Police advised Westbrook to avoid further attempts to communicate with the woman and again recommended he consult an attorney.
In a separate incident handled by the Milam County Sheriff’s Department, Westbrook was arrested for trespassing on May 23 of this year.
The report details a Cameron resident calling police on Westbrook for being on her property. The report says Westbrook was visiting the resident’s daughter, but both parties knew Westbrook was not allowed on the property because of a past altercation.
As police sorted out the matter, the resident told officers she “didn’t do black people” and “did not want this n----- on her property.”
Despite being subjected to racial slurs, the report indicates, Westbrook remained cooperative and followed a patrol car to the sheriff’s office, where he was eventually booked in Milam County Jail on a criminal trespassing misdemeanor.
There is no documentation of Westbrook facing other charges filed in Milam County, according to a court clerk.
When the Tulsa World initially called the Milam County Clerk’s office and asked for documents on Westbrook, the clerk paused while searching for files.
“Oh, that’s Dede,” the clerk said. “He’s a good kid.”
From struggles to star
During OU’s first bye week of the season in September, Westbrook spent time in his room, tossing a football up to himself, hoping to heal a hamstring that had limited his blazing speed through three games.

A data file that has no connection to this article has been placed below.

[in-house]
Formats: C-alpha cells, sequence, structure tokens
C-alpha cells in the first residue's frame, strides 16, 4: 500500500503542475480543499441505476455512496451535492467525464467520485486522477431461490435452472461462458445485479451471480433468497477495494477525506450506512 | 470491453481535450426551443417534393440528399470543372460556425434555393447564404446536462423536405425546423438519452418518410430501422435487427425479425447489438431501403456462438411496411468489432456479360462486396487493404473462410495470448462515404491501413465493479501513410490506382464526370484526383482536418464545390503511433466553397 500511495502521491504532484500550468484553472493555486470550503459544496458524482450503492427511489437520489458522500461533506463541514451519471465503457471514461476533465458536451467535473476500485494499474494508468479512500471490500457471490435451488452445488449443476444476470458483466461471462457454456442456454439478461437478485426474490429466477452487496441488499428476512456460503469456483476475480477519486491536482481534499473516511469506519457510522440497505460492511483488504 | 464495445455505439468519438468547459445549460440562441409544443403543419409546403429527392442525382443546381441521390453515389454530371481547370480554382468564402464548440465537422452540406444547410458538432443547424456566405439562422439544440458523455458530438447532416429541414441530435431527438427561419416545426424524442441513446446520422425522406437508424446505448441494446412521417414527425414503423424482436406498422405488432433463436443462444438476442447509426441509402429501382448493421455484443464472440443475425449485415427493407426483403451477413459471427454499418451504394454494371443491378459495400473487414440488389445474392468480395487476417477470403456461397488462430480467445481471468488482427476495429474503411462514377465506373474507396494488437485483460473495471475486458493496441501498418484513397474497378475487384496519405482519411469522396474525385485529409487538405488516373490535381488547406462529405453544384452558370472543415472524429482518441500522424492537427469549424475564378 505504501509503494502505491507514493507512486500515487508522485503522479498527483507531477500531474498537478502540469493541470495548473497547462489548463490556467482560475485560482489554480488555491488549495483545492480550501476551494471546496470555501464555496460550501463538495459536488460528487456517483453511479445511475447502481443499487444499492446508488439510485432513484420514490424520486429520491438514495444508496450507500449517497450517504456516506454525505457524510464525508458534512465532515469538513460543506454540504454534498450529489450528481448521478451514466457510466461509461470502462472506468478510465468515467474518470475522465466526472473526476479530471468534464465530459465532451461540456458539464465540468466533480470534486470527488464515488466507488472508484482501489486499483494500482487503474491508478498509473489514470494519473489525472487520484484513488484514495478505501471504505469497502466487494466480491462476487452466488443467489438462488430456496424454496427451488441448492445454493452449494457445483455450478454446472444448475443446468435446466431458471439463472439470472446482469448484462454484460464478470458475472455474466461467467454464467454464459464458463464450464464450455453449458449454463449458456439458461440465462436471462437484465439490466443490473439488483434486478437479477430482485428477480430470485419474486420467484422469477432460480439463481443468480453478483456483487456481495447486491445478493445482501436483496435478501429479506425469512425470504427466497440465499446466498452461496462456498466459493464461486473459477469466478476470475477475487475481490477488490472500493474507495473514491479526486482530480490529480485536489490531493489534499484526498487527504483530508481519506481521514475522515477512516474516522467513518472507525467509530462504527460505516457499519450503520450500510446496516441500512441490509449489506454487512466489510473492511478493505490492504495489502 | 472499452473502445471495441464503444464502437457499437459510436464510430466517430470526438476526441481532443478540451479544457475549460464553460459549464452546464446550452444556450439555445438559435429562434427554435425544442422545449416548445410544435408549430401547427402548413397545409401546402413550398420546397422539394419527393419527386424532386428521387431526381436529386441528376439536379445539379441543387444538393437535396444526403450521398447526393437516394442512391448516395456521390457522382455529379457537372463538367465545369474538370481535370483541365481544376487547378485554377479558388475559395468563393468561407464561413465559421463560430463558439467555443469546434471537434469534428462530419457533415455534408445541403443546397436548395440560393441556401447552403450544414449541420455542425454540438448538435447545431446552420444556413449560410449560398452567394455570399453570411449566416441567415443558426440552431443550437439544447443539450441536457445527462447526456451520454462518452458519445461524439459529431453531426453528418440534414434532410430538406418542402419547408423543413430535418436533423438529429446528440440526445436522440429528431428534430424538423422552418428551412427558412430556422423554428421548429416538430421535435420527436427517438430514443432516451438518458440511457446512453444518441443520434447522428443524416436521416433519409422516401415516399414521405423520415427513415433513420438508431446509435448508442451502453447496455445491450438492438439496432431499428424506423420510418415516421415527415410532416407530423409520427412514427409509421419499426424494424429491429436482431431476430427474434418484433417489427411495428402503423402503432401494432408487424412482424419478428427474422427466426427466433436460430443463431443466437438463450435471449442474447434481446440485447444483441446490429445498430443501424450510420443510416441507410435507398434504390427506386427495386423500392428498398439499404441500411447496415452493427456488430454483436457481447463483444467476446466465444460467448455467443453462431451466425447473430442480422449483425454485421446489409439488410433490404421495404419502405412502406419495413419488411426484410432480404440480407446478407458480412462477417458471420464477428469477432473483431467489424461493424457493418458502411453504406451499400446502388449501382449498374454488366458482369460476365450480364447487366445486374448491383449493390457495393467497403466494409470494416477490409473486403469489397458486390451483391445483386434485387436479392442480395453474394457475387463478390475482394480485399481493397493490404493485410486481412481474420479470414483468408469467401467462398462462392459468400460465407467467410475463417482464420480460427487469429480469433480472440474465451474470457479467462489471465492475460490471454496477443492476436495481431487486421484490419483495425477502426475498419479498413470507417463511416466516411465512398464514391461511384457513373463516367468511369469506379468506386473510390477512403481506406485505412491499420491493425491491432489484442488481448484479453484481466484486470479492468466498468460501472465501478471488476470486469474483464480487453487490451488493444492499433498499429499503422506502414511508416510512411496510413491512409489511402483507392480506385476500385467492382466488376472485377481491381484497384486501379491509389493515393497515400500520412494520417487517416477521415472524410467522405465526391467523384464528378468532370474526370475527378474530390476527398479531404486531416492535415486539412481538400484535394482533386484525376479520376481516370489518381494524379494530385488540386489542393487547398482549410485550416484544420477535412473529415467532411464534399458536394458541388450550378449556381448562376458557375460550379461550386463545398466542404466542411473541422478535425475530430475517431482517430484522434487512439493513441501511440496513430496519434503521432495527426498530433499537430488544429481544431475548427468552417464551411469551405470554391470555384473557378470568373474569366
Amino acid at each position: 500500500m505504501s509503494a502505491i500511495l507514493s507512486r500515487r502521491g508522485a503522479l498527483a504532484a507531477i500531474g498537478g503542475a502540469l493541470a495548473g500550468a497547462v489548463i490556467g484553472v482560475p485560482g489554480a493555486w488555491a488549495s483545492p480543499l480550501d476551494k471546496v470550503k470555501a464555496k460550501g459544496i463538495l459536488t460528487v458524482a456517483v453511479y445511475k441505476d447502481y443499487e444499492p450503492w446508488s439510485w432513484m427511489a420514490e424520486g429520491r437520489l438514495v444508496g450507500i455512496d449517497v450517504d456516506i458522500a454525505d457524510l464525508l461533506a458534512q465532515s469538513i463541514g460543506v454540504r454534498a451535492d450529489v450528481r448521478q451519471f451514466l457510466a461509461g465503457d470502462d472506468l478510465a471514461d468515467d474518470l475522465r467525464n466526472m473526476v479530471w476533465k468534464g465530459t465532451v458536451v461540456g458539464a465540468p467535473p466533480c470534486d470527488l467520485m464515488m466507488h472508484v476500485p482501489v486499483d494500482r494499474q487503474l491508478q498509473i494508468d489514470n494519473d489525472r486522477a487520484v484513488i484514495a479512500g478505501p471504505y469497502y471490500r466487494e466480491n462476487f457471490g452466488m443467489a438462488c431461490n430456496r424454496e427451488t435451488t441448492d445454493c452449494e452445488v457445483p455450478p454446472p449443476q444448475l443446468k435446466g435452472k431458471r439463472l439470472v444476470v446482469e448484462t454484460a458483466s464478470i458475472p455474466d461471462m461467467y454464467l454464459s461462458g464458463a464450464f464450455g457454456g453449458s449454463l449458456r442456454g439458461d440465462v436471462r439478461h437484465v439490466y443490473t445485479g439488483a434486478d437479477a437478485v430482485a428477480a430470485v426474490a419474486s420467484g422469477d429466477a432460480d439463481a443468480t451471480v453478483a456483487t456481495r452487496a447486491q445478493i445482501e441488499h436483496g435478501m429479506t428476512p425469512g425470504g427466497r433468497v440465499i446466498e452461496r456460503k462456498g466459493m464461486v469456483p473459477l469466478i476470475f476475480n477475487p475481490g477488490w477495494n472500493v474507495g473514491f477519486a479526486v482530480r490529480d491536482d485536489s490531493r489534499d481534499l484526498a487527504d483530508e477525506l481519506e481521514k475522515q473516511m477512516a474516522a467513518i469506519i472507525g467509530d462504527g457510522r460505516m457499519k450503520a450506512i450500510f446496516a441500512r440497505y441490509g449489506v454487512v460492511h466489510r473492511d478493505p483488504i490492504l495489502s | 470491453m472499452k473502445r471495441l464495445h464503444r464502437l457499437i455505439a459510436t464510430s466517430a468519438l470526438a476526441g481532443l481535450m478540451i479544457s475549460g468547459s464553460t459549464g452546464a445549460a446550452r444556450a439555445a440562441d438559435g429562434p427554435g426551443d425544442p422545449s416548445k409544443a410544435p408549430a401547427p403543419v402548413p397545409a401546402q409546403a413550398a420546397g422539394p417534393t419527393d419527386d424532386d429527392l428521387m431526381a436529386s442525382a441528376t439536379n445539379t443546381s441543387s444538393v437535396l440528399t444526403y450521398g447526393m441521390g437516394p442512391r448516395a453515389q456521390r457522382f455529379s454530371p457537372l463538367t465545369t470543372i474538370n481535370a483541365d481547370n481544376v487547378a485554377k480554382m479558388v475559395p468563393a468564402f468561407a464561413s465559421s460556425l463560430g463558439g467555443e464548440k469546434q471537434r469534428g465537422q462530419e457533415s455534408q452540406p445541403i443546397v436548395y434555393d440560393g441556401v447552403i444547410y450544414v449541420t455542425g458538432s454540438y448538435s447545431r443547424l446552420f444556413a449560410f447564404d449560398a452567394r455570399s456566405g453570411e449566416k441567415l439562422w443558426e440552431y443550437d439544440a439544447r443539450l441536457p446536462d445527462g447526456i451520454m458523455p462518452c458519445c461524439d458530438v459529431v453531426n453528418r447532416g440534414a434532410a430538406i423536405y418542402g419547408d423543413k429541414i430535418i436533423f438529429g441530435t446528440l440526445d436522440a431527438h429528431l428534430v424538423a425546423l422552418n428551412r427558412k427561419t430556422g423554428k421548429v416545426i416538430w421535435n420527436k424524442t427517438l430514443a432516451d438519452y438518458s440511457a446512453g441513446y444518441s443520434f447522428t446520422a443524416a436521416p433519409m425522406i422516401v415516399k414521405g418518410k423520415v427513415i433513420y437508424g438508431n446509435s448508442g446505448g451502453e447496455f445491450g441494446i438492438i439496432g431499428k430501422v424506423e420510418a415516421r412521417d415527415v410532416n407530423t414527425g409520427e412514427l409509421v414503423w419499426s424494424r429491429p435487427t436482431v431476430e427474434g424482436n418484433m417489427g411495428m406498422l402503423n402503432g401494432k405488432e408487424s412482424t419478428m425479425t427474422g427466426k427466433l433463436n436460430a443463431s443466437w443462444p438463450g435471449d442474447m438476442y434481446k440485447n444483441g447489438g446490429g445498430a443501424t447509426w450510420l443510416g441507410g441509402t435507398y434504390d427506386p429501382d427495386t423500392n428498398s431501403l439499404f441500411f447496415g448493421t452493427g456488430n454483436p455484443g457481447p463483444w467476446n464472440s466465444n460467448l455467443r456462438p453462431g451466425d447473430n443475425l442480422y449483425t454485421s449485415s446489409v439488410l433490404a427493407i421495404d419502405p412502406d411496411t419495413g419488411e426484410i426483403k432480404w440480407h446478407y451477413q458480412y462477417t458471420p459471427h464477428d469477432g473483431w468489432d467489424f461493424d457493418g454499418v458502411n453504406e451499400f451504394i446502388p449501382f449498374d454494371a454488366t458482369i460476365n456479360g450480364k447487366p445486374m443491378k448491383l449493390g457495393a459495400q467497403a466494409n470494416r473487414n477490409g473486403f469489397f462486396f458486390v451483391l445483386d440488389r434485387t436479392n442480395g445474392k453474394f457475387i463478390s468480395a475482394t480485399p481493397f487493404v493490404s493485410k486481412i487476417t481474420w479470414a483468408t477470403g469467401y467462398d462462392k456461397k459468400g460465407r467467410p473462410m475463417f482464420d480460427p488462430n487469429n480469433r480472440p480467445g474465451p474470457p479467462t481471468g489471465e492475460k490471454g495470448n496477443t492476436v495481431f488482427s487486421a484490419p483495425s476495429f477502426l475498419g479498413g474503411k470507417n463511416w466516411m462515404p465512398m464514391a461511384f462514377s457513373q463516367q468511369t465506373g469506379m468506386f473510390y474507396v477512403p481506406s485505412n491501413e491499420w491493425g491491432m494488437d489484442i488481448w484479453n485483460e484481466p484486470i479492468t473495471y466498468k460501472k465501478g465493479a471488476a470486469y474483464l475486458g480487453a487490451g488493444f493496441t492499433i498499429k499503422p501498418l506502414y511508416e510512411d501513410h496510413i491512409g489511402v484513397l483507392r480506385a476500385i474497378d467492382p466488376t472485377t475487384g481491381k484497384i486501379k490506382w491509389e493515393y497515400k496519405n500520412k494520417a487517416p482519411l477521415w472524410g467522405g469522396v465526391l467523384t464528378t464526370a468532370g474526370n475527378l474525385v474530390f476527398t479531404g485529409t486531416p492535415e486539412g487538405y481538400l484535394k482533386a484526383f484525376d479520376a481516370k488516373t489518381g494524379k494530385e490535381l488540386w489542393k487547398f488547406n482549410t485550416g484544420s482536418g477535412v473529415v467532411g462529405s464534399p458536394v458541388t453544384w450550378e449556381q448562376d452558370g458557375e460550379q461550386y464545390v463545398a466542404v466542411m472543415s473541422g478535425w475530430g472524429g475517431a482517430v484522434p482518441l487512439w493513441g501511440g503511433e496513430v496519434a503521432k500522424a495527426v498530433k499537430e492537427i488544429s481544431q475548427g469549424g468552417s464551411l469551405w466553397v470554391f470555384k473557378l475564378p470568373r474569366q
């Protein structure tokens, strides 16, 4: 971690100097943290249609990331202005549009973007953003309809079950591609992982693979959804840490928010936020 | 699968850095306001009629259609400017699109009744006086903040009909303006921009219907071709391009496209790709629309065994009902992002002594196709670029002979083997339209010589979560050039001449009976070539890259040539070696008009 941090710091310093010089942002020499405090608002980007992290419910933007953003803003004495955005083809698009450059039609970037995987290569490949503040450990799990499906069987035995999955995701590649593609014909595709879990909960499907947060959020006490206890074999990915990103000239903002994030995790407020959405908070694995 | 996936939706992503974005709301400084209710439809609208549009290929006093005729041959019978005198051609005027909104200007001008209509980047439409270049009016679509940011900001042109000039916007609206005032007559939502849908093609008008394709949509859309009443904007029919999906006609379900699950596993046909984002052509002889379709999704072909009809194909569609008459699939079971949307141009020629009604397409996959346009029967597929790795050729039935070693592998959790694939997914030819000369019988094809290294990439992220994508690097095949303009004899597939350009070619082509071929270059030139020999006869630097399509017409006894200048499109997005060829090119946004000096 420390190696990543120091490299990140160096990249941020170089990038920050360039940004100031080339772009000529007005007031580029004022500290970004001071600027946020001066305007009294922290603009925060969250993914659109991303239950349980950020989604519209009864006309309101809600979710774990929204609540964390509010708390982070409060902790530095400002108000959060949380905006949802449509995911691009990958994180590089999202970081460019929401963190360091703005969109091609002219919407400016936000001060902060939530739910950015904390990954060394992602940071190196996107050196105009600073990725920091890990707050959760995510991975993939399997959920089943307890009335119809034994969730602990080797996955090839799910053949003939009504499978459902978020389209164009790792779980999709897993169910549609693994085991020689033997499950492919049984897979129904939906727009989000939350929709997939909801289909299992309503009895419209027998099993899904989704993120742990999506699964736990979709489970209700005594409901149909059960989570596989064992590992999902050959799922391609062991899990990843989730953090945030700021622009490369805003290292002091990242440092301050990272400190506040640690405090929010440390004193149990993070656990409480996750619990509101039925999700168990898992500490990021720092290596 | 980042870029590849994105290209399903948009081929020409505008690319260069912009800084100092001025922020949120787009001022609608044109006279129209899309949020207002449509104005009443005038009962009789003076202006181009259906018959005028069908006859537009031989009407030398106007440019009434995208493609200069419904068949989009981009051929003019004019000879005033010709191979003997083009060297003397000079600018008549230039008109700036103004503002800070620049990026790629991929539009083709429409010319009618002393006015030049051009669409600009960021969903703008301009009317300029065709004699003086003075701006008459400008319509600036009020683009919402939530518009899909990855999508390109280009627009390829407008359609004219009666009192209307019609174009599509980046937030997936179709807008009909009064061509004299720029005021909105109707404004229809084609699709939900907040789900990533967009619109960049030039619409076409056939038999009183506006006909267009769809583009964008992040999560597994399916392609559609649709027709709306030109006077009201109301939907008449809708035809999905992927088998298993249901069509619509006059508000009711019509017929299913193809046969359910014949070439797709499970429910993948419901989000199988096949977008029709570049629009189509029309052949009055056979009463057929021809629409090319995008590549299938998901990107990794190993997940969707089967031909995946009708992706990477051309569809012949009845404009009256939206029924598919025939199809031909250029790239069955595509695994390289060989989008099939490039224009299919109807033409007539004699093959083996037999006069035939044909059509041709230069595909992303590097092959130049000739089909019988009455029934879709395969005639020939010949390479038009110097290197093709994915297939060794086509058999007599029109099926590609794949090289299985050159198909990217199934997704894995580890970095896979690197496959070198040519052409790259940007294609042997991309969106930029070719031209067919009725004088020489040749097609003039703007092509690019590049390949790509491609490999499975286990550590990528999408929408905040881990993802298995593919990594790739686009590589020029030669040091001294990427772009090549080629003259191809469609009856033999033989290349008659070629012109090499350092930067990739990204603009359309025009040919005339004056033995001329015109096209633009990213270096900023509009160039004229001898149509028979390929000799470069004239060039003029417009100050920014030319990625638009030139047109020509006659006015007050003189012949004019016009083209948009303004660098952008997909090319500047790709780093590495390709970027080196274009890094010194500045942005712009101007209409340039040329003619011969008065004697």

Westbrook started the season slow as the Sooners struggled to find a go-to receiver. But when his emergence began, it came to life rapidly.
Westbrook went on a dominant nine-game stretch to stage one of the most remarkable seasons ever by an OU receiver. Entering the Jan. 2 Sugar Bowl against Auburn, Westbrook has 74 catches for 1,465 yards and a school-record 16 touchdowns.
Along the way, coaches and teammates raved about Westbrook’s high-energy personality and infectious love for dancing. Offensive coordinator Lincoln Riley noted earlier this season that Westbrook has “grown up a lot” since his first year in Norman.
Westbrook walked slowly off the field at home games, signed autographs for children and listened as fans chanted his name. He stood with his mother, brother, sister and two of his children on the field at senior day.
“I look at his life today and I look at his life three years ago, I can’t do nothing but thank God,” Montgomery said.
Saturday, Westbrook sat a world away from Cameron, wearing a dark suit and shiny blue tie at the Heisman Trophy Ceremony. ESPN’s Chris Fowler stood on stage at the PlayStation Theater in Times Square and told some of Westbrook’s story, eventually talking of Westbrook’s struggles at Blinn College.
“It was tough to get through some nights. He looked at the ceiling and wondered, ‘Why am I here? Is it worth it? Where is this gonna take me?’”
The answer, Fowler said, was Oklahoma — and now — New York City.
With his mother beside him, Westbrook watched as the Heisman Trophy went to Louisville quarterback Lamar Jackson. Westbrook finished fourth in the voting, behind Clemson’s Deshaun Watson and OU quarterback Baker Mayfield.
Westbrook looked ahead in the world’s greatest city, quite a distance between his bright future and a clouded, complicated past.